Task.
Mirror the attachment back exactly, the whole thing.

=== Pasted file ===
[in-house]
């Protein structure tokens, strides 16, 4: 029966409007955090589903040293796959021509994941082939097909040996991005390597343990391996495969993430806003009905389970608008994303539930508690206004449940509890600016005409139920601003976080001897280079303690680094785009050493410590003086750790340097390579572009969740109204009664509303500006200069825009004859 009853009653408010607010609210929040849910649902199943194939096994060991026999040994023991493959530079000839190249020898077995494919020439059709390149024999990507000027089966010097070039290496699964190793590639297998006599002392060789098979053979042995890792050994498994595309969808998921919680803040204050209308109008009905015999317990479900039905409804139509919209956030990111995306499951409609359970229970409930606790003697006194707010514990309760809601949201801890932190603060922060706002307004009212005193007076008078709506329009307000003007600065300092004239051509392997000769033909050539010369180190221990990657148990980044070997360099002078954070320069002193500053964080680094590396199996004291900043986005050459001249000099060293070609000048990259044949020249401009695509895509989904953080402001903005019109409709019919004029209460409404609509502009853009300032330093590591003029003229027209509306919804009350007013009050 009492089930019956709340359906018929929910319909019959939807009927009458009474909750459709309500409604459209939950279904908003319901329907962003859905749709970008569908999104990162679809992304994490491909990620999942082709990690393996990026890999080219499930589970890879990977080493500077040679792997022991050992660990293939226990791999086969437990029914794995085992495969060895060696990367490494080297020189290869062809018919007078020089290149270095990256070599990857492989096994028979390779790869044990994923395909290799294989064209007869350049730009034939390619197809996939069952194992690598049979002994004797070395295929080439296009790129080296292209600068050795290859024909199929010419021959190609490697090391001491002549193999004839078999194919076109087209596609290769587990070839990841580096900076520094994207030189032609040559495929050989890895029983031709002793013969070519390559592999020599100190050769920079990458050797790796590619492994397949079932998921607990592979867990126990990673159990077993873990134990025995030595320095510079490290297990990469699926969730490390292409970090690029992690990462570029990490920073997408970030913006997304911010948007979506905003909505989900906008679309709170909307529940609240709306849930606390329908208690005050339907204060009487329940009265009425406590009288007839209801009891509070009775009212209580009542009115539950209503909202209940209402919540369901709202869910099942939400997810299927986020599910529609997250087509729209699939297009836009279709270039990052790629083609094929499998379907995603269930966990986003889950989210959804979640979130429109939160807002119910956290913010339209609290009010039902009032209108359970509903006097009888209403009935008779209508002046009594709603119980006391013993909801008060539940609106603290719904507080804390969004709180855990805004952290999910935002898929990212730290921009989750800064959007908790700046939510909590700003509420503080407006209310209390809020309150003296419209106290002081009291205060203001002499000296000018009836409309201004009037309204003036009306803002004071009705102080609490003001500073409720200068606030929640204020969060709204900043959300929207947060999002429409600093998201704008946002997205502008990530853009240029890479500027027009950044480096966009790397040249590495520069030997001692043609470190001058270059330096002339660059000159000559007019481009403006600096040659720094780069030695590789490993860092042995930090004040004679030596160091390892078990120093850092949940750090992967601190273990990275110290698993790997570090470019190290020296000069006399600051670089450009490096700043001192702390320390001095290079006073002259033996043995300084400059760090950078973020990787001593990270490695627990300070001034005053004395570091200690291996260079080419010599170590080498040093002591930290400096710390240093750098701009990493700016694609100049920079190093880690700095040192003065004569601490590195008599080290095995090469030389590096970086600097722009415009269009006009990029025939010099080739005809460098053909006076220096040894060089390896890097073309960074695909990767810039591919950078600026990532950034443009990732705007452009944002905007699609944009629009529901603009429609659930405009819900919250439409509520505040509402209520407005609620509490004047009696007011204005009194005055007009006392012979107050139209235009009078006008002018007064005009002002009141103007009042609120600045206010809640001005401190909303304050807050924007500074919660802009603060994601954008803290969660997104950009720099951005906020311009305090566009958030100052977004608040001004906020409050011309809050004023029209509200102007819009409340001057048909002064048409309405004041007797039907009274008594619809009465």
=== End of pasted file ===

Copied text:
[in-house]
């Protein structure tokens, strides 16, 4: 029966409007955090589903040293796959021509994941082939097909040996991005390597343990391996495969993430806003009905389970608008994303539930508690206004449940509890600016005409139920601003976080001897280079303690680094785009050493410590003086750790340097390579572009969740109204009664509303500006200069825009004859 009853009653408010607010609210929040849910649902199943194939096994060991026999040994023991493959530079000839190249020898077995494919020439059709390149024999990507000027089966010097070039290496699964190793590639297998006599002392060789098979053979042995890792050994498994595309969808998921919680803040204050209308109008009905015999317990479900039905409804139509919209956030990111995306499951409609359970229970409930606790003697006194707010514990309760809601949201801890932190603060922060706002307004009212005193007076008078709506329009307000003007600065300092004239051509392997000769033909050539010369180190221990990657148990980044070997360099002078954070320069002193500053964080680094590396199996004291900043986005050459001249000099060293070609000048990259044949020249401009695509895509989904953080402001903005019109409709019919004029209460409404609509502009853009300032330093590591003029003229027209509306919804009350007013009050 009492089930019956709340359906018929929910319909019959939807009927009458009474909750459709309500409604459209939950279904908003319901329907962003859905749709970008569908999104990162679809992304994490491909990620999942082709990690393996990026890999080219499930589970890879990977080493500077040679792997022991050992660990293939226990791999086969437990029914794995085992495969060895060696990367490494080297020189290869062809018919007078020089290149270095990256070599990857492989096994028979390779790869044990994923395909290799294989064209007869350049730009034939390619197809996939069952194992690598049979002994004797070395295929080439296009790129080296292209600068050795290859024909199929010419021959190609490697090391001491002549193999004839078999194919076109087209596609290769587990070839990841580096900076520094994207030189032609040559495929050989890895029983031709002793013969070519390559592999020599100190050769920079990458050797790796590619492994397949079932998921607990592979867990126990990673159990077993873990134990025995030595320095510079490290297990990469699926969730490390292409970090690029992690990462570029990490920073997408970030913006997304911010948007979506905003909505989900906008679309709170909307529940609240709306849930606390329908208690005050339907204060009487329940009265009425406590009288007839209801009891509070009775009212209580009542009115539950209503909202209940209402919540369901709202869910099942939400997810299927986020599910529609997250087509729209699939297009836009279709270039990052790629083609094929499998379907995603269930966990986003889950989210959804979640979130429109939160807002119910956290913010339209609290009010039902009032209108359970509903006097009888209403009935008779209508002046009594709603119980006391013993909801008060539940609106603290719904507080804390969004709180855990805004952290999910935002898929990212730290921009989750800064959007908790700046939510909590700003509420503080407006209310209390809020309150003296419209106290002081009291205060203001002499000296000018009836409309201004009037309204003036009306803002004071009705102080609490003001500073409720200068606030929640204020969060709204900043959300929207947060999002429409600093998201704008946002997205502008990530853009240029890479500027027009950044480096966009790397040249590495520069030997001692043609470190001058270059330096002339660059000159000559007019481009403006600096040659720094780069030695590789490993860092042995930090004040004679030596160091390892078990120093850092949940750090992967601190273990990275110290698993790997570090470019190290020296000069006399600051670089450009490096700043001192702390320390001095290079006073002259033996043995300084400059760090950078973020990787001593990270490695627990300070001034005053004395570091200690291996260079080419010599170590080498040093002591930290400096710390240093750098701009990493700016694609100049920079190093880690700095040192003065004569601490590195008599080290095995090469030389590096970086600097722009415009269009006009990029025939010099080739005809460098053909006076220096040894060089390896890097073309960074695909990767810039591919950078600026990532950034443009990732705007452009944002905007699609944009629009529901603009429609659930405009819900919250439409509520505040509402209520407005609620509490004047009696007011204005009194005055007009006392012979107050139209235009009078006008002018007064005009002002009141103007009042609120600045206010809640001005401190909303304050807050924007500074919660802009603060994601954008803290969660997104950009720099951005906020311009305090566009958030100052977004608040001004906020409050011309809050004023029209509200102007819009409340001057048909002064048409309405004041007797039907009274008594619809009465």